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Robert Harris

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Stanley Kubrick's 1971 A Clockwork Orange was the film that nearly destroyed the fun, swinging image of London, as acclaimed by other films, and nearly destroyed the nation's tourist trade.

In Warner's new 4k UHD, it's wonderfully film-like. A terrific release.

Nothing more need be said.

Image – 5

Audio – 5 (DTS-HD MA 5.1)

Pass / Fail – Pass

Plays nicely with projectors - Absolutely

Makes use of and works well in 4k - 3.5

Very Highly Recommended

RAH
 
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JoshZ

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In Warner's new 4k UHD, it's wonderfully film-like. A terrific release.

Nothing more need be said.

I think it's worth saying that the prior Blu-ray release was decidedly not film-like, and this 4K remaster (which I believe screened at Cannes way back in 2011) has been very long awaited on home video.
 

Yeoman007

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I don't have a 4K TV so I'm wondering if the included Blu-ray is from the new 4K master or is it the same as the older Blu-rays?
 

Lord Dalek

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Lovely product, but a Blu-ray would have sufficed for most people. There simply is nowhere near true 4k information on the negative.

Or as we like calling it outide of the Country Club: The "Y'allz Suckered!" Score.
 

JoshZ

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The included BD is the one from the 40th anniversary release in 2011 - NOT the disc from 2007.

But the 2011 release was the same old master, as I recall. This was controversial, as the Blu-ray was released after the 4K restoration had played at Cannes, yet did not use that restoration*.

(*Before RAH chastises me, I am using "restoration" as the promotional term bandied about at the time. Whether the film was really restored or just re-scanned is not something I can answer.)
 

Robert Harris

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But the 2011 release was the same old master, as I recall. This was controversial, as the Blu-ray was released after the 4K restoration had played at Cannes, yet did not use that restoration*.

(*Before RAH chastises me, I am using "restoration" as the promotional term bandied about at the time. Whether the film was really restored or just re-scanned is not something I can answer.)
never
 

Lord Dalek

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Randy Miller III at blu-ray.com says the front three channels in the 5.1 mix are way overboosted giving the film a harsh sound. Care to comment?
 

Josh Steinberg

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The included BD is the one from the 40th anniversary release in 2011 - NOT the disc from 2007.

But the 2011 release was the same old master, as I recall. This was controversial, as the Blu-ray was released after the 4K restoration had played at Cannes, yet did not use that restoration*.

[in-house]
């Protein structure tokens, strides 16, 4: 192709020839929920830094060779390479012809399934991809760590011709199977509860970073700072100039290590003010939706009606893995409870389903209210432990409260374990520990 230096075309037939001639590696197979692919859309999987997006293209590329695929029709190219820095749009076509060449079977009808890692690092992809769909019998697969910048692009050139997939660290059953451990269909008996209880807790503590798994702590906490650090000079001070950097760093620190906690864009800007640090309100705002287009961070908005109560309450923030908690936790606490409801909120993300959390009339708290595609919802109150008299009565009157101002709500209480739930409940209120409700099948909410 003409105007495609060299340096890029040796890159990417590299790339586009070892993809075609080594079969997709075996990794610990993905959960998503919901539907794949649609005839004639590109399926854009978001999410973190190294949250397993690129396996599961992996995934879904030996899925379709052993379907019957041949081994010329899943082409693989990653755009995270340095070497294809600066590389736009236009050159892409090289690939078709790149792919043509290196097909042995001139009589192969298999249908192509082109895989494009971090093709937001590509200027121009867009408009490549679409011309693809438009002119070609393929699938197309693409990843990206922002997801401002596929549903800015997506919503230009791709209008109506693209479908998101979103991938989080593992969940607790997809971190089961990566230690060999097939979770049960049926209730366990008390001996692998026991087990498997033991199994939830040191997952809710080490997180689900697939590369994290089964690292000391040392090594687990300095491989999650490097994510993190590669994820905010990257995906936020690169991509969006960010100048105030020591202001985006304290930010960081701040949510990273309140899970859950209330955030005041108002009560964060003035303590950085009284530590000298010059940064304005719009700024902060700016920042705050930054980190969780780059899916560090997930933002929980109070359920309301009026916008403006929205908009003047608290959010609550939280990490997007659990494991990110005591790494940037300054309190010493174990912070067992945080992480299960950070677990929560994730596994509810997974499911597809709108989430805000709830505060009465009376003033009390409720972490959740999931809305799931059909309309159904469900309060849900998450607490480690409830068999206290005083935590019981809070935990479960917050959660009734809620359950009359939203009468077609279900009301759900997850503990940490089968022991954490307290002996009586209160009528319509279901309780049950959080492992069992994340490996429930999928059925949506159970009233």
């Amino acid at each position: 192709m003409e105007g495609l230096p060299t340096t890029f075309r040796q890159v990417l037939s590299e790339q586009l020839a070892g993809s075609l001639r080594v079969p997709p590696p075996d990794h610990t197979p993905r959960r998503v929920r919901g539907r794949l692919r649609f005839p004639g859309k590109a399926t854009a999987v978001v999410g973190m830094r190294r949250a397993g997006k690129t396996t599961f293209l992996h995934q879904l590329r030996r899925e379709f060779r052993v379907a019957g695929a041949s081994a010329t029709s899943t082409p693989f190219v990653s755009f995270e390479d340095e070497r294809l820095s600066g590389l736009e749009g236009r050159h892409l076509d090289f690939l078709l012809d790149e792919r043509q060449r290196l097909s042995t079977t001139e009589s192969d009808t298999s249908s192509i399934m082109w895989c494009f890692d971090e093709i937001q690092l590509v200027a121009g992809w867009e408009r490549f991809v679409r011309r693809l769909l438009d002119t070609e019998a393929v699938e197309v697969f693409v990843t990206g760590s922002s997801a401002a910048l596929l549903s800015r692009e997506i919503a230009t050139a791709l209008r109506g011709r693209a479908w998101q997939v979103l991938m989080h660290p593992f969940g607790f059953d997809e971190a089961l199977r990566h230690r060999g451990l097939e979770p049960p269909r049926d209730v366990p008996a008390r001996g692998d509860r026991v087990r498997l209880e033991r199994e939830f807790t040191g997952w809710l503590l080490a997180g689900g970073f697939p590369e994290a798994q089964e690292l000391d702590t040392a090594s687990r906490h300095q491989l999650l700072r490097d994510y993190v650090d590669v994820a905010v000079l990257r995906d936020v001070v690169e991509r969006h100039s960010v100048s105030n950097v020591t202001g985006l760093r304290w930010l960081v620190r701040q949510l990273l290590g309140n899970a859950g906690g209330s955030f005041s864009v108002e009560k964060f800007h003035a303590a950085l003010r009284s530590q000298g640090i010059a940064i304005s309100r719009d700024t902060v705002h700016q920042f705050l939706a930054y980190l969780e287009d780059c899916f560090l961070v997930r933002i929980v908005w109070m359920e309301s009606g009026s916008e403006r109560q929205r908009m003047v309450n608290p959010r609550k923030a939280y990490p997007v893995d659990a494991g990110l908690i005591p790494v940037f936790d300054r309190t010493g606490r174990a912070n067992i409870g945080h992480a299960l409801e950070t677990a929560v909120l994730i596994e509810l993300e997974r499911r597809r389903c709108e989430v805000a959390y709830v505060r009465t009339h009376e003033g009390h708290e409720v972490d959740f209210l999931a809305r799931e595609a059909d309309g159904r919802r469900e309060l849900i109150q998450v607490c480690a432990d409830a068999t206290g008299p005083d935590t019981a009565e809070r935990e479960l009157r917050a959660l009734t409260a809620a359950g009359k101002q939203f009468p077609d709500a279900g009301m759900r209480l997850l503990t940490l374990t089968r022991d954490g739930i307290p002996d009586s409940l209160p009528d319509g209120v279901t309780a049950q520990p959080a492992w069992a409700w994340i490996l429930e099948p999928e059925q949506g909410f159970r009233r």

(*Before RAH chastises me, I am using "restoration" as the promotional term bandied about at the time. Whether the film was really restored or just re-scanned is not something I can answer.)

That’s correct, the 2011 disc is the same underlying master as the 2007 one. The big difference is audio was DTS-HD MA in 2011 vs PCM on the 2007, but it’s the exact same mix and those are both lossless formats so the result is the same.

It is disappointing that Warner stopped offering remastered BDs for these top selling titles.
 

Blu Eye

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Lovely product, but a Blu-ray would have sufficed for most people. There simply is nowhere near true 4k information on the negative.

Is it the type of film it was shot on or the use of filters or both or neither?

I think I will purchase this 4k release regardless as I don't have the previously released Blu Ray versions and many seem to be unhappy with the results of those releases anyway.
 

Robert Harris

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Is it the type of film it was shot on or the use of filters or both or neither?

I think I will purchase this 4k release regardless as I don't have the previously released Blu Ray versions and many seem to be unhappy with the results of those releases anyway.
Not a clue. The 4k is wonderful and well-priced.

I’m not suggesting that it not be purchased, just that the overall resolution probably isn’t more than 3k.
 

Lord Dalek

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I dunno 2780x1620 in a 3840x2160 wrapper seems acceptable all things considered.
 
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Robert Harris

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3k is still 960x540 more than what we have now.
But in no way noticeable from a normal seating distance.

4k seems to be taking on a life of its own, and in most cases more sizzle than reality.

A newly produced standard issue Blu would probably look just (or almost as good) as the new 4k.

4k is meant to be something special.
 

Blu Eye

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Not a clue. The 4k is wonderful and well-priced.

I’m not suggesting that it not be purchased, just that the overall resolution probably isn’t more than 3k.

I'm not trying to be funny but how do you know the resolution isn't more than 3k without knowing the type of film used?

Can you observe this by just watching the movie?

A nosy parker wishes to know these things.
 

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